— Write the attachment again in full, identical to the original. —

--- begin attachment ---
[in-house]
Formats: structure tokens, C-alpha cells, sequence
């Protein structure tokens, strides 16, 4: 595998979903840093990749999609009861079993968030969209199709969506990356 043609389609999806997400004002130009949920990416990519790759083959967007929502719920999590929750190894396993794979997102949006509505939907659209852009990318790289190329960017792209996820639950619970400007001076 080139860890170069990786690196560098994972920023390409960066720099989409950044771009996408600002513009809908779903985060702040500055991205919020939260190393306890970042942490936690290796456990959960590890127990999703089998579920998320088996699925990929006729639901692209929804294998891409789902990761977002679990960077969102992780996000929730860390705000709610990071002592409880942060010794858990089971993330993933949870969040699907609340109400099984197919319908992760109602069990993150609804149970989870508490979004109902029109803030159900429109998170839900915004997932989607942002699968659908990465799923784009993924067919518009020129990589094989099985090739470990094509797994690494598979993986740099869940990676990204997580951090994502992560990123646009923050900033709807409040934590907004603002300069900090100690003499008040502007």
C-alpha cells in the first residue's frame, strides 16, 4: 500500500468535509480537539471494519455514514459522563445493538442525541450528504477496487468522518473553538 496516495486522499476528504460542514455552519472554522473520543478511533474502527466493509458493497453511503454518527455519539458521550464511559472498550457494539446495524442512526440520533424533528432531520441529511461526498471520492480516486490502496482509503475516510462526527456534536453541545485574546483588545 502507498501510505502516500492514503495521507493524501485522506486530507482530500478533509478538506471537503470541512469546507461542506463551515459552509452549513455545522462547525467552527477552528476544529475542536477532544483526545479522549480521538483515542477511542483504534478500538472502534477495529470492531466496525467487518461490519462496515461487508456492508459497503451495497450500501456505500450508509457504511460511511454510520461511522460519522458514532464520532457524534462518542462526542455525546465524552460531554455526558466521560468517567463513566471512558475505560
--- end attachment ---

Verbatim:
[in-house]
Formats: structure tokens, C-alpha cells, sequence
């Protein structure tokens, strides 16, 4: 595998979903840093990749999609009861079993968030969209199709969506990356 043609389609999806997400004002130009949920990416990519790759083959967007929502719920999590929750190894396993794979997102949006509505939907659209852009990318790289190329960017792209996820639950619970400007001076 080139860890170069990786690196560098994972920023390409960066720099989409950044771009996408600002513009809908779903985060702040500055991205919020939260190393306890970042942490936690290796456990959960590890127990999703089998579920998320088996699925990929006729639901692209929804294998891409789902990761977002679990960077969102992780996000929730860390705000709610990071002592409880942060010794858990089971993330993933949870969040699907609340109400099984197919319908992760109602069990993150609804149970989870508490979004109902029109803030159900429109998170839900915004997932989607942002699968659908990465799923784009993924067919518009020129990589094989099985090739470990094509797994690494598979993986740099869940990676990204997580951090994502992560990123646009923050900033709807409040934590907004603002300069900090100690003499008040502007």
C-alpha cells in the first residue's frame, strides 16, 4: 500500500468535509480537539471494519455514514459522563445493538442525541450528504477496487468522518473553538 496516495486522499476528504460542514455552519472554522473520543478511533474502527466493509458493497453511503454518527455519539458521550464511559472498550457494539446495524442512526440520533424533528432531520441529511461526498471520492480516486490502496482509503475516510462526527456534536453541545485574546483588545 502507498501510505502516500492514503495521507493524501485522506486530507482530500478533509478538506471537503470541512469546507461542506463551515459552509452549513455545522462547525467552527477552528476544529475542536477532544483526545479522549480521538483515542477511542483504534478500538472502534477495529470492531466496525467487518461490519462496515461487508456492508459497503451495497450500501456505500450508509457504511460511511454510520461511522460519522458514532464520532457524534462518542462526542455525546465524552460531554455526558466521560468517567463513566471512558475505560